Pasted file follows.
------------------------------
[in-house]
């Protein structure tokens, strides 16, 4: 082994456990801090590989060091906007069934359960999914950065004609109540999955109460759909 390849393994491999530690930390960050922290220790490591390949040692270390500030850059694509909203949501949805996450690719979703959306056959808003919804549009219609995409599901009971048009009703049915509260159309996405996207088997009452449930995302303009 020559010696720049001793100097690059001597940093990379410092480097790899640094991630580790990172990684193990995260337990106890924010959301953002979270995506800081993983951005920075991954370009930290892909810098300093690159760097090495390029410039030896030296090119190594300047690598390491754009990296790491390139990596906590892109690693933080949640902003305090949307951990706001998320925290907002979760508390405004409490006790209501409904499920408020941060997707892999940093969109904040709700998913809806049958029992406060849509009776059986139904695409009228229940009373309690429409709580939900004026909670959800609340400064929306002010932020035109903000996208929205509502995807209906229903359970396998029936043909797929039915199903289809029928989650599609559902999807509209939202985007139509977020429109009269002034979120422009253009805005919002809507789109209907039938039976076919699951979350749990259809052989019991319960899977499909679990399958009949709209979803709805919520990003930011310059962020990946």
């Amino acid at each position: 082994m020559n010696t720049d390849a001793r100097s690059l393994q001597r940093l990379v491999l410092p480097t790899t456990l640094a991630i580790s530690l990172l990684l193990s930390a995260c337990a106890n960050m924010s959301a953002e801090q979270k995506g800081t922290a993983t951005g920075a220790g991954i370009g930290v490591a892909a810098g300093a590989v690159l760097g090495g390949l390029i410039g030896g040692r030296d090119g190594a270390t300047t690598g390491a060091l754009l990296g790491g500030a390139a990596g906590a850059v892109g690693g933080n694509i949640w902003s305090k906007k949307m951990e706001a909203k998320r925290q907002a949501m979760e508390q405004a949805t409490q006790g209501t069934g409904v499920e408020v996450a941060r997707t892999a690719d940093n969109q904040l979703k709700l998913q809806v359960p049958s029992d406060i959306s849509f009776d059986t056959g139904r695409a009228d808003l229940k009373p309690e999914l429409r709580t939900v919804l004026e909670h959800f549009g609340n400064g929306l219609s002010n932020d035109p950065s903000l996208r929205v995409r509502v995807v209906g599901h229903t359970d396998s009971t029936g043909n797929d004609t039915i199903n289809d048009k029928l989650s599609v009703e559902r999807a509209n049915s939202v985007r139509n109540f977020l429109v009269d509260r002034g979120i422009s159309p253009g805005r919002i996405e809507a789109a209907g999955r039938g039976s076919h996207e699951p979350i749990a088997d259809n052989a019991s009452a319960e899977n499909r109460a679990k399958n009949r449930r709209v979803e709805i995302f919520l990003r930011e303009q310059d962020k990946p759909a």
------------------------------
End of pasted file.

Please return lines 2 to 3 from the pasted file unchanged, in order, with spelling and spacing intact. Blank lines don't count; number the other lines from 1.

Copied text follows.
């Protein structure tokens, strides 16, 4: 082994456990801090590989060091906007069934359960999914950065004609109540999955109460759909 390849393994491999530690930390960050922290220790490591390949040692270390500030850059694509909203949501949805996450690719979703959306056959808003919804549009219609995409599901009971048009009703049915509260159309996405996207088997009452449930995302303009 020559010696720049001793100097690059001597940093990379410092480097790899640094991630580790990172990684193990995260337990106890924010959301953002979270995506800081993983951005920075991954370009930290892909810098300093690159760097090495390029410039030896030296090119190594300047690598390491754009990296790491390139990596906590892109690693933080949640902003305090949307951990706001998320925290907002979760508390405004409490006790209501409904499920408020941060997707892999940093969109904040709700998913809806049958029992406060849509009776059986139904695409009228229940009373309690429409709580939900004026909670959800609340400064929306002010932020035109903000996208929205509502995807209906229903359970396998029936043909797929039915199903289809029928989650599609559902999807509209939202985007139509977020429109009269002034979120422009253009805005919002809507789109209907039938039976076919699951979350749990259809052989019991319960899977499909679990399958009949709209979803709805919520990003930011310059962020990946």
């Amino acid at each position: 082994m020559n010696t720049d390849a001793r100097s690059l393994q001597r940093l990379v491999l410092p480097t790899t456990l640094a991630i580790s530690l990172l990684l193990s930390a995260c337990a106890n960050m924010s959301a953002e801090q979270k995506g800081t922290a993983t951005g920075a220790g991954i370009g930290v490591a892909a810098g300093a590989v690159l760097g090495g390949l390029i410039g030896g040692r030296d090119g190594a270390t300047t690598g390491a060091l754009l990296g790491g500030a390139a990596g906590a850059v892109g690693g933080n694509i949640w902003s305090k906007k949307m951990e706001a909203k998320r925290q907002a949501m979760e508390q405004a949805t409490q006790g209501t069934g409904v499920e408020v996450a941060r997707t892999a690719d940093n969109q904040l979703k709700l998913q809806v359960p049958s029992d406060i959306s849509f009776d059986t056959g139904r695409a009228d808003l229940k009373p309690e999914l429409r709580t939900v919804l004026e909670h959800f549009g609340n400064g929306l219609s002010n932020d035109p950065s903000l996208r929205v995409r509502v995807v209906g599901h229903t359970d396998s009971t029936g043909n797929d004609t039915i199903n289809d048009k029928l989650s599609v009703e559902r999807a509209n049915s939202v985007r139509n109540f977020l429109v009269d509260r002034g979120i422009s159309p253009g805005r919002i996405e809507a789109a209907g999955r039938g039976s076919h996207e699951p979350i749990a088997d259809n052989a019991s009452a319960e899977n499909r109460a679990k399958n009949r449930r709209v979803e709805i995302f919520l990003r930011e303009q310059d962020k990946p759909a």